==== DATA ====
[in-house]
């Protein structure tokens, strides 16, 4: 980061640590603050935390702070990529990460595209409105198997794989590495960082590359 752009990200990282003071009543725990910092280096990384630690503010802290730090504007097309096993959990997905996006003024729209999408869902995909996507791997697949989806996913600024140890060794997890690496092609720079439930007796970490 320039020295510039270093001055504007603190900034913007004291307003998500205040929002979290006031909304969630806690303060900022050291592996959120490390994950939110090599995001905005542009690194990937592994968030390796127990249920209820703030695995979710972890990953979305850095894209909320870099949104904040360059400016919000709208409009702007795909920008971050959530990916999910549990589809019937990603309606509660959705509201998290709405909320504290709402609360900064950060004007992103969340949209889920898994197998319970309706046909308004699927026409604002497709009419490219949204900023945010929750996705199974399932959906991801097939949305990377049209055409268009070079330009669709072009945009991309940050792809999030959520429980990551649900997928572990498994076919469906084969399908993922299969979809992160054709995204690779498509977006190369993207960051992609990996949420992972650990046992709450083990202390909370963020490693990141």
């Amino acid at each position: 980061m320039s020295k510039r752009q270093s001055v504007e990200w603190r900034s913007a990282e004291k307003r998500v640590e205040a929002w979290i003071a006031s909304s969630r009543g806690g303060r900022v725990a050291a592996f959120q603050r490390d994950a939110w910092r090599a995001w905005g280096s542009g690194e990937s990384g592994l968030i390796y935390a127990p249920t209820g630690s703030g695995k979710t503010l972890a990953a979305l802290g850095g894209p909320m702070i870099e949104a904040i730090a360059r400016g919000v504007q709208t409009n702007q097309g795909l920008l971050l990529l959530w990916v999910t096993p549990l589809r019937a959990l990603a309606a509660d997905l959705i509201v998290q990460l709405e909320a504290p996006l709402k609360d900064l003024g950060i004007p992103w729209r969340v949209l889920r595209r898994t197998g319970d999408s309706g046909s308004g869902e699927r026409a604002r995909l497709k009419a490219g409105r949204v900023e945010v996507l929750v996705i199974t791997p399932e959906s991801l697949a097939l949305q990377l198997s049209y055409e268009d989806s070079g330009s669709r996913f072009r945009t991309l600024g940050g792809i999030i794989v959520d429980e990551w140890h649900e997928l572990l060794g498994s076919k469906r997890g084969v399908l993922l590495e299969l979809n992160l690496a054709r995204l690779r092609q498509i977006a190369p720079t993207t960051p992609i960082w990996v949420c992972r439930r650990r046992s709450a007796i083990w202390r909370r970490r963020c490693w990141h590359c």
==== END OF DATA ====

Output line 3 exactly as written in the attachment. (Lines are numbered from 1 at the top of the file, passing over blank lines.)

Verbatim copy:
């Amino acid at each position: 980061m320039s020295k510039r752009q270093s001055v504007e990200w603190r900034s913007a990282e004291k307003r998500v640590e205040a929002w979290i003071a006031s909304s969630r009543g806690g303060r900022v725990a050291a592996f959120q603050r490390d994950a939110w910092r090599a995001w905005g280096s542009g690194e990937s990384g592994l968030i390796y935390a127990p249920t209820g630690s703030g695995k979710t503010l972890a990953a979305l802290g850095g894209p909320m702070i870099e949104a904040i730090a360059r400016g919000v504007q709208t409009n702007q097309g795909l920008l971050l990529l959530w990916v999910t096993p549990l589809r019937a959990l990603a309606a509660d997905l959705i509201v998290q990460l709405e909320a504290p996006l709402k609360d900064l003024g950060i004007p992103w729209r969340v949209l889920r595209r898994t197998g319970d999408s309706g046909s308004g869902e699927r026409a604002r995909l497709k009419a490219g409105r949204v900023e945010v996507l929750v996705i199974t791997p399932e959906s991801l697949a097939l949305q990377l198997s049209y055409e268009d989806s070079g330009s669709r996913f072009r945009t991309l600024g940050g792809i999030i794989v959520d429980e990551w140890h649900e997928l572990l060794g498994s076919k469906r997890g084969v399908l993922l590495e299969l979809n992160l690496a054709r995204l690779r092609q498509i977006a190369p720079t993207t960051p992609i960082w990996v949420c992972r439930r650990r046992s709450a007796i083990w202390r909370r970490r963020c490693w990141h590359c």